Thursday, September 18, 2014

Cruising the Web

Sean Trende points to this map on advertising as explaining some of the polling trends we've been witnessing recently.

Gosh, how many times can Joe Biden say something that embarrasses him and which would become a weeks-long scandal if a Republican had said it. Now he's drawing criticism and has had to apologize for referring to bankers as Shylocks.
Biden’s slip came in a speech to the Legal Services Corporation, which provides lawyers to Americans who could not afford them otherwise. In his remarks, the vice president described the experience of his son, Delaware Attorney General Beau Biden, who was deployed for one year in Iraq.

“People would come to him and talk about what was happening to them at home in terms of foreclosures, in terms of bad loans that were being — I mean, these Shylocks who took advantage of these women and men while overseas,” Biden said.
I can well believe that Biden is just ignorant that Shylock plays on a painful anti-Semitic stereotype. Apparently, a NYT reporter is just as ignorant. I remember a friend of mine telling me about trying to sell her car and how a person was trying to "Jew them down on the price." She obviously was accustomed to using the term and had no thought of how offensive that was to me. But I can't help remembering the uproar and the over-100 stories that the Washington Post ran after George Allen used the nonsense word "macaca" and the media decided that that must have been a racial slur. Biden uses an actual ethnic slur and he gets off with an apology. Ed Morrissey finds something else to note about this story
There is, however, one curious thing about Biden’s story. His son’s service in Iraq came almost entirely during the first year of the Obama administration; he returned from his deployment in Iraq in September 2009. Biden telling of this story suggests that his son got this feedback after his return, which would mean that the issue of regulating bankers to avoid any supposed injustices and abuses would have been the responsibility of … Barack Obama.

Rand Paul has flipped his approach to what we should be doing against ISIS, but he refueses to say that he changed his mind. This isn't something new for Paul.
Why, asked Weekly Standard writer John McCormack, did Paul change his position about launching a U.S. military strike against the Islamic State, a terrorist group that has seized territory in Iraq and Syria and beheaded two American journalists?

“You were still uncertain about bombing back in August. Now you support it,” McCormack said. “What in your mind has changed?”

Instead of explaining why he recently came out in support of launching a military assault on the group — with authority from Congress — despite his warning earlier this summer against getting involved, Paul replied that nothing had changed.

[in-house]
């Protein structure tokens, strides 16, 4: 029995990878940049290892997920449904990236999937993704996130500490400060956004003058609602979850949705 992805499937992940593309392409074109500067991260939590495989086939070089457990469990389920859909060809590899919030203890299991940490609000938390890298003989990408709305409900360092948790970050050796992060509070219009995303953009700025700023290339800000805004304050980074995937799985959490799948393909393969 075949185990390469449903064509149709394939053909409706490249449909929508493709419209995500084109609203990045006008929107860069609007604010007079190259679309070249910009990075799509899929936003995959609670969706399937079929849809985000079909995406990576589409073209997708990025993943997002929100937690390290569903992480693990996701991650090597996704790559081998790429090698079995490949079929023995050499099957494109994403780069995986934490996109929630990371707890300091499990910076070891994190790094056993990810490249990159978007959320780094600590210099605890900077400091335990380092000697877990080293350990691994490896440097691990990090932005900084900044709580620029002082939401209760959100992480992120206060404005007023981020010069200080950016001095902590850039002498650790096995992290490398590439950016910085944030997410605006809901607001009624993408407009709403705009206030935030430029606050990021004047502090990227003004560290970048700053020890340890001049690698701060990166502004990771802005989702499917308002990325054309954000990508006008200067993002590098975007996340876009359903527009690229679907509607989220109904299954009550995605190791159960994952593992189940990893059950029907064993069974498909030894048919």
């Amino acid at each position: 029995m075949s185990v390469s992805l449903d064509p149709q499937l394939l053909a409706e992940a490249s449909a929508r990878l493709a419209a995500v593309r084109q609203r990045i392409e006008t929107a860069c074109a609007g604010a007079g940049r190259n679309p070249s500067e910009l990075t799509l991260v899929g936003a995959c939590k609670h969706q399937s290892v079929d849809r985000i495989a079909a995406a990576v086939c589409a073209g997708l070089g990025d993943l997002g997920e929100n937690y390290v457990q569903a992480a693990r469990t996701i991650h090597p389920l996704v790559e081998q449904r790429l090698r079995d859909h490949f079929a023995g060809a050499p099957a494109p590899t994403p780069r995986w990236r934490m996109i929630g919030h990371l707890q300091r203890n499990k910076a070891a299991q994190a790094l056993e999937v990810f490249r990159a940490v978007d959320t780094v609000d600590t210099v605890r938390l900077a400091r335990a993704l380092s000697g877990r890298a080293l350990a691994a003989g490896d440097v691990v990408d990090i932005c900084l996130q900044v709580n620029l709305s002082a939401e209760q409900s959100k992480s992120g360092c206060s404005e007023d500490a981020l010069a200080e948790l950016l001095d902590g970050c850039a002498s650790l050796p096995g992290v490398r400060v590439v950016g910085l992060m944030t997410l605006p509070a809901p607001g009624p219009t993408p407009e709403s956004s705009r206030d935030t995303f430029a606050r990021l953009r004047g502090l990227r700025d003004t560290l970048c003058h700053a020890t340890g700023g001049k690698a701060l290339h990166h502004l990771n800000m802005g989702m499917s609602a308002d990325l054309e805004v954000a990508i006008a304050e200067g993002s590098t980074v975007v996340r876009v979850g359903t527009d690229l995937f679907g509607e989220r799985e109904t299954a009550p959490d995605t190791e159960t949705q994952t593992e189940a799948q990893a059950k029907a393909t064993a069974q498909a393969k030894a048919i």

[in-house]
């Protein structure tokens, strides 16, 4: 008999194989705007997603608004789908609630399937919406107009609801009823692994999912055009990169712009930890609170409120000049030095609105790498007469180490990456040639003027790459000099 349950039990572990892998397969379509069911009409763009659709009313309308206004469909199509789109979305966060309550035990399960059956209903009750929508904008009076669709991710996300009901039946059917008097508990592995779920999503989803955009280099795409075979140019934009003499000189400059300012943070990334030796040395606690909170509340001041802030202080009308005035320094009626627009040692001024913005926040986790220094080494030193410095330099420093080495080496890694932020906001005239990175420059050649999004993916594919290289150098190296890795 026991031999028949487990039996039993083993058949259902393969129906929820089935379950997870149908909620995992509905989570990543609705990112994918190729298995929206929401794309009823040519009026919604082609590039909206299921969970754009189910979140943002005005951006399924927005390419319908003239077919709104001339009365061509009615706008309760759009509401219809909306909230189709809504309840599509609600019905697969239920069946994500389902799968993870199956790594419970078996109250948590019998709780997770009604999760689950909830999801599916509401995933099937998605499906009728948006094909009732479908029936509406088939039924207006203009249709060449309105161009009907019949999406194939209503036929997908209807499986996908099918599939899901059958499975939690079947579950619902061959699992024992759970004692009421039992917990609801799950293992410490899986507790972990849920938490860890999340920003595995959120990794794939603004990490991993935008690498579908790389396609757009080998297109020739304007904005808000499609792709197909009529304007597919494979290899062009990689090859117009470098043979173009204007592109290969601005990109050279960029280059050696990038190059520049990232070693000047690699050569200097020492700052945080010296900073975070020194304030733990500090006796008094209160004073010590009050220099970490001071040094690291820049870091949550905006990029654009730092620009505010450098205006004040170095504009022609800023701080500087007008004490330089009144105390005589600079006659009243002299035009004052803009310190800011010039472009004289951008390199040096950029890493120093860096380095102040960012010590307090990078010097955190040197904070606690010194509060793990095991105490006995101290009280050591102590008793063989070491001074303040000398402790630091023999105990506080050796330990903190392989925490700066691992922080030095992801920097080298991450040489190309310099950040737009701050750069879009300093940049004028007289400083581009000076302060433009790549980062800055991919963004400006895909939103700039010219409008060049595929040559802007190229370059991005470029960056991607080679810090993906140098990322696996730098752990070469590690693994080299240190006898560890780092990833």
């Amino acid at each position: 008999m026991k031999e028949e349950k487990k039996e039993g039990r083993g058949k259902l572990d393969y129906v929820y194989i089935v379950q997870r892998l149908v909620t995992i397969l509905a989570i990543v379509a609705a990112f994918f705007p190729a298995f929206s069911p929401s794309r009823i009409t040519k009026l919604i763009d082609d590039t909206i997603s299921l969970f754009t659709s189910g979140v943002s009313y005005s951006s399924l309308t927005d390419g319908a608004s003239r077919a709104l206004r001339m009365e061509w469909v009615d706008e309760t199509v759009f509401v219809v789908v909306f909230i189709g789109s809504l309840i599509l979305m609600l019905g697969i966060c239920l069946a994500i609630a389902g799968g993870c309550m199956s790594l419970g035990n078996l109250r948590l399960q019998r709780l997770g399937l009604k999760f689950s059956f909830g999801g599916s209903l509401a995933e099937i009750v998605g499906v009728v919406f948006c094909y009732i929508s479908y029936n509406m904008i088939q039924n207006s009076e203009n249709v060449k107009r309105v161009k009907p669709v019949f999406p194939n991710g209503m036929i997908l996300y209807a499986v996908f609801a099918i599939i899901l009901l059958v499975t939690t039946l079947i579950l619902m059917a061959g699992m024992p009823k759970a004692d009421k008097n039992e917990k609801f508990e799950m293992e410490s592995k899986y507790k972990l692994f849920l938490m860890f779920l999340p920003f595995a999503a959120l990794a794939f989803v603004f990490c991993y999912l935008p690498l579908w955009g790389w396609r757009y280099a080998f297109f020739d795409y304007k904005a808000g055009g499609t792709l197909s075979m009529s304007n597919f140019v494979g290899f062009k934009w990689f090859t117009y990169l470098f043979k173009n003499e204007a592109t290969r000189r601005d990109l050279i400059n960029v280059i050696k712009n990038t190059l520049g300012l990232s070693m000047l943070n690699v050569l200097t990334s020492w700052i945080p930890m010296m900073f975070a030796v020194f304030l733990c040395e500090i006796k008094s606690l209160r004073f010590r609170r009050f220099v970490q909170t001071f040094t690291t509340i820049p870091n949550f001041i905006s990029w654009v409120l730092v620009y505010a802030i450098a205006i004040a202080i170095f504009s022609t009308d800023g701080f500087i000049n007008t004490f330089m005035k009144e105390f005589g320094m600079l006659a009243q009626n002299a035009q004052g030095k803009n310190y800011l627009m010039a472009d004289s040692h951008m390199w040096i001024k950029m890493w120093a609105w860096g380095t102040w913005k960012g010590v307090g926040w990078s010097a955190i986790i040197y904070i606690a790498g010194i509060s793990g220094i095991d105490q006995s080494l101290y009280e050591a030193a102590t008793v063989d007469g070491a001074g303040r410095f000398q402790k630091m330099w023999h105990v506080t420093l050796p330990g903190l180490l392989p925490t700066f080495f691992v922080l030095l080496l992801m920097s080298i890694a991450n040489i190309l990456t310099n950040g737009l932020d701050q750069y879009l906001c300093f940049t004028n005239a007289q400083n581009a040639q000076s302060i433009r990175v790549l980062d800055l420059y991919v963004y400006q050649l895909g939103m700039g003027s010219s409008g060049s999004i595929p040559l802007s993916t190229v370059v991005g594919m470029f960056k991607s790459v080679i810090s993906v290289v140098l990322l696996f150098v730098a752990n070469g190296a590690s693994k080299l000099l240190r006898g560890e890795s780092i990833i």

“I still have exactly the same policy,” Paul said. “And that is that intervention militarily should be through an act of Congress.”

Well sure, Paul has always believed that Congress should have a say in military action abroad. But that wasn’t McCormack’s question. Instead of answering the question posed to him, which was a routine request to articulate if he thinks new circumstances call for a different response, Paul claimed perfect consistency.

Paul has made a curious habit of doing this, even when the facts show that his views, and, more critically, the way he is willing to speak about them, have shifted.

Over the summer, the first-term Kentucky lawmaker has offered a conflicting set of explanations of his core policy positions, reviving attention to evasions and denials that date back to his entry onto the political scene. From questions about the Civil Rights Act to his positions on foreign aid and military intervention, Paul has changed the way he describes his positions — and, in some cases, changed his mind completely — while simultaneously denying he’s done so.
Rand Paul likes to portray himself as a politician of true principles. Even if those principles may change.

And the Democrats are paying attention and have a video out to contrast the two Rand Pauls. GOP voters should beware of the problems inherent in nominating Paul.

Apparently, associate professors are not all that happy. It's not enough to have a tenured job. They are having to confront the reality that the job might not be as lovely as they always dreamed. I love these quotes.
"A lot of people who get doctorates are idealistic, they want to change the world or study something where they think they can make a true difference," says Ms. Trower. "Most of us teach at places, though, where students are after a credential, and where your colleagues—who you thought would be really smart—are people you don't even like all that much. Plus, you feel underappreciated. The president of the college doesn't even know your name."

Brent Chesley, a professor of English at Aquinas College, understands the phenomenon. "We were all accepted into a grad program, completed degrees, got a position, and got tenure," he says. "Then there is this point at which one realizes: Oh, I won't ever earn a huge salary. I won't ever get to live in New York City. But worst of all, I'll never be interviewed by Terry Gross."
Didn't these people go to college themselves? Where did they get the idea that students aren't after a credential? Where did they get the idea that professors earn the big bucks, especially a professor of English. But never being interviewed by Terry Gross? The horror, the horror.

John Hinderaker explains why the decision of the largest healthcare insurer in Minnesota to leave Obamacare is so ominous for the whole project of Obamacare.
Under Obamacare, you could say that the government only picks winners. Through 2016, taxpayers will subsidize insurance companies’ losses. Such subsidies were considered necessary to induce carriers to participate in the government-sponsored exchanges, despite the likelihood that the risk pool on the exchanges would be unfavorable. The fact that a company with 60% of the Obamacare exchange market considers the business unsustainable, even with federal subsidies, is ominous.